Ever since I read It’s Beginning to Hurt, a collection of stories by James Lasdun, I have eagerly picked up any writing of his I could find. He comes from a long line of self-aware male novelists who point to themselves, the human condition with its male inadequacies, and laugh with us, e.g., Julian Barnes, Ian McEwan, Graham Swift, and further back, Kingsley Amis and P.G. Wodehouse. That Lasdun is not as broad as these last two, matters not at all for what it is he perceives and is able to convey.
Lasdun may be one of the most underrated novelists of whom I am aware. A new novel of his should be an event, and widely heralded. Instead I came upon this novel published last year in a library display. All my other reading had to wait until I had a chance to see what he was doing in this extraordinarily chilling horror novel in which the unspooling of mystery is embedded in the comfort the characters enjoy.
There is a threesome: a wealthy banker, his beautiful wife, and a talented cousin. There are some stressors: the banker has been laid off, the wife has an artist’s eye but not an artist’s income, and the talented cousin lost his last investment in a restaurant of which he was chef. However, it is summer, and the three escape city heat to enjoy the cool of the summer house in the Catskills, time to refuel one’s energies for the stretch ahead.
The vacation idyll has a butterfly garden, a pool house, privacy hedges, large airy rooms, and a fully stocked kitchen. The chef shops for local produce using the banker’s seemingly inexhaustible supply of funds to prepare gorgeous meals of diverse and exciting courses, accompanied by wines from an extensive cellar that the banker enjoys replenishing in his free time. Everything is lovely until, suddenly, one character in the piece appears in town outside of the role assigned them…
On one foray to the tiny shops in town servicing the vacationers, the chef sees the wife driving to an apparently secret assignation. Lasdun cleverly constructs this novel so that whatever happens after, our sympathies are at war with our understanding. Tiny, shocking revelations mentioned almost as afterthought set alarm bells clanging, turning around hours of conclusions we have already made from the details Lasdun gives us.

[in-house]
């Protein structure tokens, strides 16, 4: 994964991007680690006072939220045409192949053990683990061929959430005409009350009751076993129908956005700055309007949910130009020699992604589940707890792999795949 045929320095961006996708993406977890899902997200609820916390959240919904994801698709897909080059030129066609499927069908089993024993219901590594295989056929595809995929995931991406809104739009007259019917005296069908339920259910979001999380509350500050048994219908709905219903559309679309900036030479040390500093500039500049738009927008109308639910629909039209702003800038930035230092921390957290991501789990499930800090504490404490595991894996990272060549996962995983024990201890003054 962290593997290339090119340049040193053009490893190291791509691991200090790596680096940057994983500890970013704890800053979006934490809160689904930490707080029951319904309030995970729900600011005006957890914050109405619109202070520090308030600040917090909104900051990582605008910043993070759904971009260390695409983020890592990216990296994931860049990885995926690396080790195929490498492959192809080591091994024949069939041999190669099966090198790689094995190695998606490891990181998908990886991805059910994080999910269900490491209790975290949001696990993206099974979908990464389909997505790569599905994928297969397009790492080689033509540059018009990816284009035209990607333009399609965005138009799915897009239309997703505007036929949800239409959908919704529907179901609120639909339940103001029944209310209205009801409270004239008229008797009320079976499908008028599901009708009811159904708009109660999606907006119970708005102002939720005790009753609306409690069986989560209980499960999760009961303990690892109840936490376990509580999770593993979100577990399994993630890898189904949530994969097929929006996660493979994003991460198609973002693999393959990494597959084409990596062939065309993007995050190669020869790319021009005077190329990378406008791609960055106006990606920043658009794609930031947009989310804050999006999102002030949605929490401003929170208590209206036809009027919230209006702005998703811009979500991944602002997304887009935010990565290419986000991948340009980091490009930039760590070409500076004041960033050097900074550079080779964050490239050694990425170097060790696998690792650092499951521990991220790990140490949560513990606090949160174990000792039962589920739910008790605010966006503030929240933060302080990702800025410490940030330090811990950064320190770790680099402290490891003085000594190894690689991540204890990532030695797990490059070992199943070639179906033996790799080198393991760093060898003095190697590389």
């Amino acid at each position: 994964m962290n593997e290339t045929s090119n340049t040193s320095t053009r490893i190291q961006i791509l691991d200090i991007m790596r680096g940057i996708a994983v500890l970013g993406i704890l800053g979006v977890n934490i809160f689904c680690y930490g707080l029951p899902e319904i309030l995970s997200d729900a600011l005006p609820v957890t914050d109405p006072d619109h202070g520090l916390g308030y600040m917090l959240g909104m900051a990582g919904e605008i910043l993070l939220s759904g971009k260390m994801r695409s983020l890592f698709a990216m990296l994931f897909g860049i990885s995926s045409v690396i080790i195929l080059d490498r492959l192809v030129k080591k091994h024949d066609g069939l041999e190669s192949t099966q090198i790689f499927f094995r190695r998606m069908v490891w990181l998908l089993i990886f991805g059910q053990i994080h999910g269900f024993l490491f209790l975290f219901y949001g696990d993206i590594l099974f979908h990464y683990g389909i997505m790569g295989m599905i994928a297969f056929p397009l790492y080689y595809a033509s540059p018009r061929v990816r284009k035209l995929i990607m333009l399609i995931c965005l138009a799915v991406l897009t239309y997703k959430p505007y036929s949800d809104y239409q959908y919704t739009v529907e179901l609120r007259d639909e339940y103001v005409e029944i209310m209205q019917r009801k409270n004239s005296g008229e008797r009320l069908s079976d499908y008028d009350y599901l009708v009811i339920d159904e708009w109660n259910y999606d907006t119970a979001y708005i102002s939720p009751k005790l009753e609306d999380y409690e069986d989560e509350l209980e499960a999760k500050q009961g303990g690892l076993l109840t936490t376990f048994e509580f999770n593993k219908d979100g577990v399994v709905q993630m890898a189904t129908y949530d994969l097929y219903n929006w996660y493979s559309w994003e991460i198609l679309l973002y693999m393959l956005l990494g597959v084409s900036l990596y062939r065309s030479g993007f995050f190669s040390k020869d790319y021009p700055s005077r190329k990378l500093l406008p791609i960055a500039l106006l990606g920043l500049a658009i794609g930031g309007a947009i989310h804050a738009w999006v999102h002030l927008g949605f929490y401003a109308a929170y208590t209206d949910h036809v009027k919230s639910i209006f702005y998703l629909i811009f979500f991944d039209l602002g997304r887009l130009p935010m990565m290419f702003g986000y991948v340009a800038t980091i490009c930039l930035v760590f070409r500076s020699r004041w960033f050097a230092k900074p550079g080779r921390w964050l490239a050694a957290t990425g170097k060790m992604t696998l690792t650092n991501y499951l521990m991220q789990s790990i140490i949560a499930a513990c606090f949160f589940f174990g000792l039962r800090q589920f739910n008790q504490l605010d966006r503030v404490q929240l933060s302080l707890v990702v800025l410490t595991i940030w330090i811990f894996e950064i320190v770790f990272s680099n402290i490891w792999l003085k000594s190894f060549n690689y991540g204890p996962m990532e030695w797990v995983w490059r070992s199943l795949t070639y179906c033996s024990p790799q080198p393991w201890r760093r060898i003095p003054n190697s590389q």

This is a deeply disturbing novel, perhaps the more so because we are lulled into believing that none of these likable and ordinary-seeming characters can harbor dark secrets. But, we discover, one of the three is indeed twisted, and even when we get an inkling of the truth, we are not willing to completely believe the evidence of our eyes. After all, Lasdun did leave out something crucial when we were first constructing our own narrative.
Tell me the following passage, which comes late in the story, isn’t calculated to give you chills. Can we even trust the author?
“It was still raining when he went to bed. The pines stood dripping behind the guesthouse, dark and immense. Glittering strings ran from the unguttered octagonal eaves. He opened the door and slid the suitcase out from under the bed, half expecting, as he always did, the things inside to have rearranged themselves, so bristlingly volatile had they become in his imagination. They lay exactly as he had left them.”Loved it. To me this is a perfect summer read—drifting in and out of consciousness by the water—one instinctively feels something is wrong, but a stray sentence jolts us awake, sending heart rate pounding. Terrific little psychological thriller.
You can buy this book here: Tweet